When Lars T. Waldorf '85 was an undergraduate, other students called him a racist and a fascist for his views on South Africa. The next year, when he was helping provide material aid for Black South Africans, Afrikaaners called him a communist.
Waldorf, now a first-year law student, still isn't sure where he fits into the political spectrum, but he knows that he's concerned with the problems of apartheid.
Waldorf says he went to Lesotho, an independent country surrounded by South Africa, at the age of 17 with his father, an economist who works for the World Bank and the United Nations. During this time, he attended university in South Africa for a few months.
The experience sparked an interest in South Africa, and four years later, Waldorf wrote his Government thesis on the possibilities for confederal reform in South Africa--he said the prospects for reform were poor. That year, he decided to apply for a Rotary Foundation grant to study for a year at the University of Capetown after he graduated.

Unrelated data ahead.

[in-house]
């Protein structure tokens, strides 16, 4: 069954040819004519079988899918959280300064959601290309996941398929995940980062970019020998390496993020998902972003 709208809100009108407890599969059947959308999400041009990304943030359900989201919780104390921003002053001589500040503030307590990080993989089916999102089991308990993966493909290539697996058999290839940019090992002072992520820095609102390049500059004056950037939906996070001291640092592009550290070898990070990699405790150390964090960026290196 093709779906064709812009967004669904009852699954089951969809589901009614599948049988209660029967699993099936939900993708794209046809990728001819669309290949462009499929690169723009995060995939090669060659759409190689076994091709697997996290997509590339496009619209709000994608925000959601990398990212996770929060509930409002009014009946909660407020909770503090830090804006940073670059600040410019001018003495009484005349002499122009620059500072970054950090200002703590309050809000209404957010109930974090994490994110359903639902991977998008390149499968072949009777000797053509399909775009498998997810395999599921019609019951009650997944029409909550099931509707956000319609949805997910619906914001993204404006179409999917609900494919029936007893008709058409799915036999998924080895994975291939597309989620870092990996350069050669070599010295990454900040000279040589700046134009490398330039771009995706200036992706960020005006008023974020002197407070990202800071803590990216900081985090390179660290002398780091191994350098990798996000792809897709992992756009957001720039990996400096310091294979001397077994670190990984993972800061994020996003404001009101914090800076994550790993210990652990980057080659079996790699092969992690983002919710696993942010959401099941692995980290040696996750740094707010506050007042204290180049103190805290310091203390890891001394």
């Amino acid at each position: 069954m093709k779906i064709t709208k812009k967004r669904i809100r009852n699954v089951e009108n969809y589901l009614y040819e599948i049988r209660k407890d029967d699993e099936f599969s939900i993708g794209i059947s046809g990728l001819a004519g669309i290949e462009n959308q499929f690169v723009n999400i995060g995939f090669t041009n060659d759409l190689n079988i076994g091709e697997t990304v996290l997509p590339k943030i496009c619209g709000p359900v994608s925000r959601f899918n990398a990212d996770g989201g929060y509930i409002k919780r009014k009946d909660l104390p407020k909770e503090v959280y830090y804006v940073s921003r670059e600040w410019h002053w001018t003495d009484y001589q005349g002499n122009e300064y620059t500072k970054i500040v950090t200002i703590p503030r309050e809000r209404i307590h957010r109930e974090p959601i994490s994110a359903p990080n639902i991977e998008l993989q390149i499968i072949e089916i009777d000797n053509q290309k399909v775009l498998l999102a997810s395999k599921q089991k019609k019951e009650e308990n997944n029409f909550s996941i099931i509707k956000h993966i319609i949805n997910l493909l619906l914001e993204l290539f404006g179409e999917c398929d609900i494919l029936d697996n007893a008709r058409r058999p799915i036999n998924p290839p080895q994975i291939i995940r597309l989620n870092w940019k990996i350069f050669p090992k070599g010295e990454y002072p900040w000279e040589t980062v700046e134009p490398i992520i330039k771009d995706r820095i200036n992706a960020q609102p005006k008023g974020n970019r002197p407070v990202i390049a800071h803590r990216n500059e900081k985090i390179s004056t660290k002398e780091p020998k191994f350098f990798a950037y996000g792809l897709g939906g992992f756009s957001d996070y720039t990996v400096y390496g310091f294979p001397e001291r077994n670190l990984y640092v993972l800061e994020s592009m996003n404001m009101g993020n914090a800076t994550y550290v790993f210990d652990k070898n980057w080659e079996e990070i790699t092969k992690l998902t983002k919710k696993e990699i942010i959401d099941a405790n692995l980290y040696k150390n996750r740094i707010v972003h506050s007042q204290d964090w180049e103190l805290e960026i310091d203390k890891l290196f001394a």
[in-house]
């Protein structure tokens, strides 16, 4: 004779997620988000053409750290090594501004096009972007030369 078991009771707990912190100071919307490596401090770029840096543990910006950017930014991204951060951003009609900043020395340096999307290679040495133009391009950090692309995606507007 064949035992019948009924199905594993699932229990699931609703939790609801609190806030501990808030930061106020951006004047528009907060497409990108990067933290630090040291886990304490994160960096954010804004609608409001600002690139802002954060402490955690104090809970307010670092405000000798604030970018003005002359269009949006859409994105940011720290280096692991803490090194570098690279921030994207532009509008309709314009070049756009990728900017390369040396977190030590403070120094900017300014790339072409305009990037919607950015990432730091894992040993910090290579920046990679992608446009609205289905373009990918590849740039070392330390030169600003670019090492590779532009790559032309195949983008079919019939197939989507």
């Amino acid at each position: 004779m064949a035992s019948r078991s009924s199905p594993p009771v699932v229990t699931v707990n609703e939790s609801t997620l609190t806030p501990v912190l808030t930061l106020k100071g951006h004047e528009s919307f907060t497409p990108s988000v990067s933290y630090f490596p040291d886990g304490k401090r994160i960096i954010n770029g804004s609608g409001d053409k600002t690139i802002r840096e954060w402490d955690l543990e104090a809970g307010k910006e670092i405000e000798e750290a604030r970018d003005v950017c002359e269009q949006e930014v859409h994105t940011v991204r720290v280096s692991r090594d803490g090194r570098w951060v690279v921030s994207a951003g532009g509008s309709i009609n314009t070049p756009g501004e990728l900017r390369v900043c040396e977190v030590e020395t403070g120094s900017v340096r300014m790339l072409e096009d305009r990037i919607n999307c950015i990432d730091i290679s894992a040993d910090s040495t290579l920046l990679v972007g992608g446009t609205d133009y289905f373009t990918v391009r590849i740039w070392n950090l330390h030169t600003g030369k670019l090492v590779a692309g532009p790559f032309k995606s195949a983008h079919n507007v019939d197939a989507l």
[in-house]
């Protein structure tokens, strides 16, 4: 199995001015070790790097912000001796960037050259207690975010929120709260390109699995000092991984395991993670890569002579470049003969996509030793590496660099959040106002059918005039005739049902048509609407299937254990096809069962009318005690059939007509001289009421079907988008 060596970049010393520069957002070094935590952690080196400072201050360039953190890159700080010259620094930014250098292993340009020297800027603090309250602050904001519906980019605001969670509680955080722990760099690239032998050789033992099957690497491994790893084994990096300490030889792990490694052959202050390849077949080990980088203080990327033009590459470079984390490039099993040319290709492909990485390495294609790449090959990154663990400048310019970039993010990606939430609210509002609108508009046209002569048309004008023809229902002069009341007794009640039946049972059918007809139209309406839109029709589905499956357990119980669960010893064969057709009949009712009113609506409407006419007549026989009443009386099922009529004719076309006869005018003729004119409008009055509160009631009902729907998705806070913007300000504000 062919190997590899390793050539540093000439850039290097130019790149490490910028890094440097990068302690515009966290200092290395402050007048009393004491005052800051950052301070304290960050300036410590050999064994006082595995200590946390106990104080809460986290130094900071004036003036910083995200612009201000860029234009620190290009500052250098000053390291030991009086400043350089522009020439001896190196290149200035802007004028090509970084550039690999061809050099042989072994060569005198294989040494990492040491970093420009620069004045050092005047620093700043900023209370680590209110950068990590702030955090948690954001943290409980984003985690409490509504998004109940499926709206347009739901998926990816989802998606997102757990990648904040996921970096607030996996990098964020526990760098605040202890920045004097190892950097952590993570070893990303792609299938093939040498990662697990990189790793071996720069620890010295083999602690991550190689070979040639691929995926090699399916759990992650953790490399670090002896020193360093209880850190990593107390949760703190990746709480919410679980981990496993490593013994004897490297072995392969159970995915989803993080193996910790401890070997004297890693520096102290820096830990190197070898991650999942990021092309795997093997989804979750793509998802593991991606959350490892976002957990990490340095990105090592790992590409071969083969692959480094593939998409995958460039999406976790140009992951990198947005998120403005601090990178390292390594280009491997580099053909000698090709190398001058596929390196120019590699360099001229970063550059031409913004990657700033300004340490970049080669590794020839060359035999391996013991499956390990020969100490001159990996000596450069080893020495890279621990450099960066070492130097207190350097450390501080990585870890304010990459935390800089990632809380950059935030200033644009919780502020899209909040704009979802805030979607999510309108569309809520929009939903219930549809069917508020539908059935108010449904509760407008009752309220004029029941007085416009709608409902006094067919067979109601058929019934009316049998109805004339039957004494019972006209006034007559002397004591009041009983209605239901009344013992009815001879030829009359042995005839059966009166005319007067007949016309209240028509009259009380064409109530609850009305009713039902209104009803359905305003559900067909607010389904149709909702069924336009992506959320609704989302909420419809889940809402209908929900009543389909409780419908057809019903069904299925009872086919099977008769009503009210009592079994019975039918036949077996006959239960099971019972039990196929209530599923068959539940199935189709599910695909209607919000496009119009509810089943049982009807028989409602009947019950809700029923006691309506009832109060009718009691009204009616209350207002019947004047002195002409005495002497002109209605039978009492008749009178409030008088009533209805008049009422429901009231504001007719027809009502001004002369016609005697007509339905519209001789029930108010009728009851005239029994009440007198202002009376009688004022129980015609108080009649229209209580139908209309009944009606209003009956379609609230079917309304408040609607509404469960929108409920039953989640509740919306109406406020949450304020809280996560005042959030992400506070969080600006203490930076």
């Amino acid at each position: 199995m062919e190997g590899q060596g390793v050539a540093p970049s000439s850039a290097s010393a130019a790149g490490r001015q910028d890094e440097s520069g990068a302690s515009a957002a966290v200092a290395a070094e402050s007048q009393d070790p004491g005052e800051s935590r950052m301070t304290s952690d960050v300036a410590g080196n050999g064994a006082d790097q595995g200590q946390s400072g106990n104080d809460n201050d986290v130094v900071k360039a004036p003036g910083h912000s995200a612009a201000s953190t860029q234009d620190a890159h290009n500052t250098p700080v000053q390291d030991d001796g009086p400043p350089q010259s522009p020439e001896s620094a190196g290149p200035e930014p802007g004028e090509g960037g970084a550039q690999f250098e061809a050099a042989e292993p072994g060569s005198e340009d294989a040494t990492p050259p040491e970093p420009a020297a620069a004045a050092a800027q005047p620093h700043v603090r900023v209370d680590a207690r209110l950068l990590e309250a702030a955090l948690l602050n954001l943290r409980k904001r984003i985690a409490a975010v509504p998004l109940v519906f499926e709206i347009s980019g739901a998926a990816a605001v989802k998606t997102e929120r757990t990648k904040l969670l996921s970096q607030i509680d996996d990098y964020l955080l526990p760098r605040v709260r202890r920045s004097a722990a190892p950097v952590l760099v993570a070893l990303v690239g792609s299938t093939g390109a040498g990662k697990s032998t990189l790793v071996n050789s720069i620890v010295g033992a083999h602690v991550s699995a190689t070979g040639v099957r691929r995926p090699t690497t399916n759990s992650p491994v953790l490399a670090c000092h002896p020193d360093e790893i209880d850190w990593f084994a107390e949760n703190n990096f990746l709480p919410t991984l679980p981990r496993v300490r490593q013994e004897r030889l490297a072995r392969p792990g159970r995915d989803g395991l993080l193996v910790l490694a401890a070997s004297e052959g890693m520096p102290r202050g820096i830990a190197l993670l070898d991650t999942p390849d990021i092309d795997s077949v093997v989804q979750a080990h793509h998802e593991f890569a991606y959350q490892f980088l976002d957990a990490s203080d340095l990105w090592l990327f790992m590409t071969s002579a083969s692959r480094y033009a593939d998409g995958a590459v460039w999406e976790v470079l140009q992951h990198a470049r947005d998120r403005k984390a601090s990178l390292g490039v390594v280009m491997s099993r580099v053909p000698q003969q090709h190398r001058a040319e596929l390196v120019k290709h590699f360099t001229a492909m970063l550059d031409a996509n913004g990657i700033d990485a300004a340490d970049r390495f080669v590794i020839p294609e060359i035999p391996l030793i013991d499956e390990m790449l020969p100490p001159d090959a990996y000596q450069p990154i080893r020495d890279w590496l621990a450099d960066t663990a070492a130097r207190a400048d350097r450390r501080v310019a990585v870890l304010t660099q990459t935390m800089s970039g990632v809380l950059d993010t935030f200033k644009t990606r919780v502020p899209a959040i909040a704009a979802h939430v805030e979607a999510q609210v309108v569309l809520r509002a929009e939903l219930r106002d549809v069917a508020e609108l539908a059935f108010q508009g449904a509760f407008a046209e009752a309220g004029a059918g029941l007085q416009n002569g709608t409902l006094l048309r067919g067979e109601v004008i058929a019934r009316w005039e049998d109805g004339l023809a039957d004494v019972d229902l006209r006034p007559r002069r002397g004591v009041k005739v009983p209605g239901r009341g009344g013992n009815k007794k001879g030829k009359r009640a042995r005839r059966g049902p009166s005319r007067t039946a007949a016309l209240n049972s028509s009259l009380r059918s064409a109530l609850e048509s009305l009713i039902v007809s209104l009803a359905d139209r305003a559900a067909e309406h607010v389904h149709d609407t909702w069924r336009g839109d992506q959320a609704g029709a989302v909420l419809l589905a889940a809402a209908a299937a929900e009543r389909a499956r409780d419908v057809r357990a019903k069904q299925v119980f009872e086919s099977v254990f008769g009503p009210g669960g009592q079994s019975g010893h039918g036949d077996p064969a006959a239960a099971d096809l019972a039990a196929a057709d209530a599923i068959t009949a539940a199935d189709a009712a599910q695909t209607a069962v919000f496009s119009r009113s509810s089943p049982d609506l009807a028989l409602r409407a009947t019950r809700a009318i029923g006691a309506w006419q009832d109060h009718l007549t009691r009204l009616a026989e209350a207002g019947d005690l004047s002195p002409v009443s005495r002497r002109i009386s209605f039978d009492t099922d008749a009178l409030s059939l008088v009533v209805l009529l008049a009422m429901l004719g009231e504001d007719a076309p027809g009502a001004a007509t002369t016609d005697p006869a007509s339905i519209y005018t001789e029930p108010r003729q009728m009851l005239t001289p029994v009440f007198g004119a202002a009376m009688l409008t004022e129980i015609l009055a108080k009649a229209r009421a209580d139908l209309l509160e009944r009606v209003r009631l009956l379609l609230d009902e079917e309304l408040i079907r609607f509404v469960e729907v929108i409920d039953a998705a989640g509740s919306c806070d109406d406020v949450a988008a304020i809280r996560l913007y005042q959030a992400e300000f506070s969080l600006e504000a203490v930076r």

While at Harvard, the Binghamton, N.Y. native was considered conservative. As editor of the Salient, a right-wing political journal, he wrote several articles denouncing disinvestment, provoking members of the Harvard community to label him "a fascist and a racist," he says. Yet while he lived in South Africa, many white Afrikaaners called him a communist because he didn't support apartheid.
"It's quite an experience to jump the political spectrum in addition to suffering from jet-lag," Waldorf says.
The 23-year-old spent most of his year in South Africa with the white students at the University of Capetown. He says "the classic Afrikaaner word `jorl,' which means to party, sums up white students in South Africa."
"It's a society based on escapism," Waldorf says. "They want to escape from Black Africa."